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America to Ethanol: "The Honeymoon's Over, Baby, Get to Work."

For a while there, it seemed like everyone could agree on ethanol: Subsidies for farmers, carbon-neutral fuels, and energy independence brought people together for a common cause. That is, until frenzied production pushed ethanol prices into a tailspin, and the rising demand for corn sent food prices soaring. Worst hit are those in the developing world, who rely on cheap corn for their daily meals, and farmers who feed their livestock with the grain.

Now people are starting to the cure worse the disease? And the answers aren't easy to levitra cheapest get at. Corn ethanol consumes a quarter of a gallon of gas for every gallon created. Industries that depend on corn are hurting under higher prices, and a glut in ethanol production is actually keeping prices unmanageably low.

The Wall Street Journal has an excellent and viagra low price in-depth article on the cialis generic possible future of ethanol, as well as some other bio-fuel contenders. The obvious answer from EcoGeek's perspective is that corn ethanol isn't going to save the world and, in fact, might end up hurting the environment. As we turn more land over to farming corn, we destroy habitat and create an even more unsustainable demand for water.

Already, the midwest is running low on natural supplies of good choice buy levitra online no prescription water, and growing corn (and converting it to ethanol) is a very water-intensive project. We should be happy that 10% of gasoline now sold in a lot of places (including my state) is ethanol. But we're not going to be able to move beyond that.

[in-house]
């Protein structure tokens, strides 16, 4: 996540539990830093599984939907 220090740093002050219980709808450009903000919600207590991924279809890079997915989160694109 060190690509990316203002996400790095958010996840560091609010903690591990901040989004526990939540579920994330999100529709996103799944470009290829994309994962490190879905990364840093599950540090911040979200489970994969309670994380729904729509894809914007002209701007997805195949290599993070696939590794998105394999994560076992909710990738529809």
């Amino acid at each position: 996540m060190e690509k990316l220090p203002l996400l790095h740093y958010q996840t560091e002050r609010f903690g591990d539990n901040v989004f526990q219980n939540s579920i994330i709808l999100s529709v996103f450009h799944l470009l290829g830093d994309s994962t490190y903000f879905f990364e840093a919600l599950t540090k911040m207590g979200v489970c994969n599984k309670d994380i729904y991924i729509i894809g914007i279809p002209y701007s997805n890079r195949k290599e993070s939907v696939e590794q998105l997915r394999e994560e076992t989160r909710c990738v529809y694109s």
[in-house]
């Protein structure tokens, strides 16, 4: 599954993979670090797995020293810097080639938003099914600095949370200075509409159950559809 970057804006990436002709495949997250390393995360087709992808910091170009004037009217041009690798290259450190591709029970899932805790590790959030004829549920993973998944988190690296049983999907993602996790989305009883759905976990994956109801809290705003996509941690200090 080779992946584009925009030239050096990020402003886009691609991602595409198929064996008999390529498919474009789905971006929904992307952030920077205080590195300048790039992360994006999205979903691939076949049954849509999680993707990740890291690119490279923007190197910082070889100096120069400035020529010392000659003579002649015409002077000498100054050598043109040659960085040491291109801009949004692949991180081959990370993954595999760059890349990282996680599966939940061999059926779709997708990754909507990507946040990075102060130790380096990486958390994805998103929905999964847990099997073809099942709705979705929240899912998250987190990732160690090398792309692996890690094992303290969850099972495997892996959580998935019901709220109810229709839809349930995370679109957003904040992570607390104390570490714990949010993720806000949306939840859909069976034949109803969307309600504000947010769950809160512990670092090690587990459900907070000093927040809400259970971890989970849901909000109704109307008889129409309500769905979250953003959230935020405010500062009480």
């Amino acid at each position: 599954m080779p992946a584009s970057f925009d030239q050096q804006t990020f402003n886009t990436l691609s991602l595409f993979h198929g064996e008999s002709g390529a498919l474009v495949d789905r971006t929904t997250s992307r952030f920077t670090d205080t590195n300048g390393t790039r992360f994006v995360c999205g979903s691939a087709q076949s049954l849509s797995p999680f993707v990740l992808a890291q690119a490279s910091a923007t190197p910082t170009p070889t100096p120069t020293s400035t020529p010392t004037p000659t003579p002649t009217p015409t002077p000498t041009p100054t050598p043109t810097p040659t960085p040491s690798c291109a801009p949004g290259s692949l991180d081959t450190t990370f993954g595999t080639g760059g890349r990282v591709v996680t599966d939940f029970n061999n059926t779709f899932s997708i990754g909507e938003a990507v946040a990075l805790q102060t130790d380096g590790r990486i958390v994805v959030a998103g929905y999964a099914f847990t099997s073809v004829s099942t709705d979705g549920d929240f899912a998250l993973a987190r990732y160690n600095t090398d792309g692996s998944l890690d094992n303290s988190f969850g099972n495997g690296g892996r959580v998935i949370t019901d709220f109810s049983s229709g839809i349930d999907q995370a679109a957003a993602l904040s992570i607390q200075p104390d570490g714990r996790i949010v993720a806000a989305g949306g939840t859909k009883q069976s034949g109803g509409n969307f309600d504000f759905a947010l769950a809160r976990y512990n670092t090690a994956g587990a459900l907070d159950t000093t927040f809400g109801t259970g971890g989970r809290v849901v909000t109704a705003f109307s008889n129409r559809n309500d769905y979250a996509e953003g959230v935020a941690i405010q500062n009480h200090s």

It was a speedy change, and it gives me hope for the possibility of more speedy changes...particularly if we can figure out how to make cellulosic (non-food-crop) ethanol economically viable.

Via The Wall Street Journal


Carbon-Neutral Hydrogen From Microbes

We recently wrote about how hydrogen production is a costly endeavour for our water supply, as well as the electrical energy needed in producing it, effectively making traditional methods of manufacture a near-impossibility. In steps Bruce E. Logan, professor of enivronmental engineering at Penn State.
Logan suggests the use of microbial fuel cells run on cellulose to produce the hydrogen from natural processes rather than converting it to ethanol, a costly endeavour. By using bacteria in a microbial cell with acetic acid (vinegar), a common acid produced by the fermentation of cellulose or glucose, electricity, about 0.3 volts worth, was produced. The bacteria consumed the acid, releasing electrons and protons which were captured by a cathode and annode rig, which allowed for current. When they added 0.2 volts into the mix, hydrogen gas was produced. Admittedly the amounts produced were very small, but the efficiencies here are large and they are quick to viagra available in india point out that "this process produces 288 percent more energy in hydrogen than the electrical energy that is added to the process."